"When dawn spreads its paintbrush on the plain, spilling purple... ," Songs of the Pioneers song from TV show "Wagon Train." Dawn on the mythic Santa Fe Trail, New Mexico, looking toward Raton from Cimarron. -- Clarkphoto. A curmudgeon's old-fashioned newspaper column, cross-breeding metaphors and journalism and art, for readers in 150 countries.

Saturday, December 5, 2009

Poetry and "real"

Over the yers I've learned to see and think in metaphors, but poetry is rare.
I find my poetry comes mostly in times of love, loss and loneliness...times of emotional rawness. I think that's what makes great artists...they're raw emotionally most of the time. Their senses are open wounds. Most of us have senses that are dulled or drugged by everyday life, and it takes exceptioal effort to go into detox to become real again.

From the Velveteen Rabbit:

“'What is REAL?' asked the Rabbit one day, 'Does it mean having things that buzz inside you and a stick-out handle?''Real isn't how you are made,' said the Skin Horse. 'It's a thing that happens to you. When a child loves you for a long, long time, not just to play with, but REALLY loves you, then you become Real.[...] 'Does it happen all at once, like being wound up,' he asked, 'or bit by bit?''It doesn't happen all at once,' said the Skin Horse. 'You become. It takes a long time. That's why it doesn't happen often to people who break easily, or have sharp edges, or who have to be carefully kept. Generally, by the time you are Real, most of your hair has been loved off, and your eyes drop out and you get loose joints and very shabby. But these things don't matter at all, because once you are Real you can't be ugly, except to the people who don't understand.'”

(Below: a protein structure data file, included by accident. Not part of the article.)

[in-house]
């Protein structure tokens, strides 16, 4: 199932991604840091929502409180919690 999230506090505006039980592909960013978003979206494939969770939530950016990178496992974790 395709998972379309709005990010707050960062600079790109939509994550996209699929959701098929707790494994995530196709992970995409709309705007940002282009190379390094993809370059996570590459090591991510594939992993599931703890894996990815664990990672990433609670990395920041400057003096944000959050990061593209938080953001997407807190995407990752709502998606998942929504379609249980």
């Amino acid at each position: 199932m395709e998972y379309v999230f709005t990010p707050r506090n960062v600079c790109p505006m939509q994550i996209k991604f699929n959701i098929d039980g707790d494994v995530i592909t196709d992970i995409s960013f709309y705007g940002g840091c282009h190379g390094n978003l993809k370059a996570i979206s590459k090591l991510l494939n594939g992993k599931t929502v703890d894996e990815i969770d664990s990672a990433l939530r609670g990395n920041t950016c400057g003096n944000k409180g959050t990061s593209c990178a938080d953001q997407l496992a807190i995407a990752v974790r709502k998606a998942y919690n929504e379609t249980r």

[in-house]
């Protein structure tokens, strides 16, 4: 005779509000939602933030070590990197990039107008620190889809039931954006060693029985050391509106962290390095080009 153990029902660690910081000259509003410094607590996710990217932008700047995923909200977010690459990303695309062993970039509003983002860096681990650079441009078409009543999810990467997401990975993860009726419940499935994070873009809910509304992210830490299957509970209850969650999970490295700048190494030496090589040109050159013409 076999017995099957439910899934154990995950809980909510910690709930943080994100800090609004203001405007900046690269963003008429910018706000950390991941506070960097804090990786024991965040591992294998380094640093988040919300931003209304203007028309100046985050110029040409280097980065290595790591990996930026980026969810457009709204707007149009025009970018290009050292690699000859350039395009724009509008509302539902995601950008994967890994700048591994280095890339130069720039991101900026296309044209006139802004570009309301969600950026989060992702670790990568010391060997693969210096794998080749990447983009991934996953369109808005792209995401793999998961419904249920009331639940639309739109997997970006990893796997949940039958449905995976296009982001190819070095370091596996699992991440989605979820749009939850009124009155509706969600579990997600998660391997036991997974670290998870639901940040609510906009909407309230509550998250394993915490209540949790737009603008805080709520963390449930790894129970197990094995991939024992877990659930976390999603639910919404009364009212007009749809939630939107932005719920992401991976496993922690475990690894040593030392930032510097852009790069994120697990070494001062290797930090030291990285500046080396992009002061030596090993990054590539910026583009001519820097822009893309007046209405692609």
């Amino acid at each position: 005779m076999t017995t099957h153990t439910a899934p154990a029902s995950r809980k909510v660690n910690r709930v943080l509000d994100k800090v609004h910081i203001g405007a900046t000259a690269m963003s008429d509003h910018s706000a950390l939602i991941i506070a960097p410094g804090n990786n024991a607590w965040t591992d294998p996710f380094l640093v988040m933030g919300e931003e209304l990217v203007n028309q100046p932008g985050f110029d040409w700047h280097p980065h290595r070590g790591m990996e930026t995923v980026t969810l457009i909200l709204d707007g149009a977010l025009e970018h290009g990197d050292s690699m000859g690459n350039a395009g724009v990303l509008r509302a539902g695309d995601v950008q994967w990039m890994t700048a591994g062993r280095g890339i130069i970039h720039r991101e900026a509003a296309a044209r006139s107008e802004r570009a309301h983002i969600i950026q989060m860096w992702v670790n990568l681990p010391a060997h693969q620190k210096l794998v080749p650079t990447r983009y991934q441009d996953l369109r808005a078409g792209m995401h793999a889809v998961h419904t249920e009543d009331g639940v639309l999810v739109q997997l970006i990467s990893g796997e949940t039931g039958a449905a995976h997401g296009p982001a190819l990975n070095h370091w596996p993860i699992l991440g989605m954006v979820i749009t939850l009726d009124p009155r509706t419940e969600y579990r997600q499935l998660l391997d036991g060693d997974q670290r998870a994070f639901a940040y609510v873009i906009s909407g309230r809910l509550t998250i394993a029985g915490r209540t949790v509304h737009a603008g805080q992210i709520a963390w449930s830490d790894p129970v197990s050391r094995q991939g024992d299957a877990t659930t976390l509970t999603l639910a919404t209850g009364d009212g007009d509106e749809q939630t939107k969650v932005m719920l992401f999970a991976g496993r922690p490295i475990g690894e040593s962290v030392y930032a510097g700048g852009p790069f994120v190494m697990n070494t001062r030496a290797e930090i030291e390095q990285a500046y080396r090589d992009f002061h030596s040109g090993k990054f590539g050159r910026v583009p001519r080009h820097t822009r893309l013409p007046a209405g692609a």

1 comment:

  1. Generally, by the time you are Real, most of your hair has been loved off, and your eyes drop out and you get loose joints and very shabby. But these things don't matter at all, because once you are Real you can't be ugly, except to the people who don't understand.

    Isn't this the most lovely of thoughts! Thank you for posting this and reminding me of this wonderful philosophy. I am going to share this with my husband. After 40 years of loving one another, we are pretty damn shabby!

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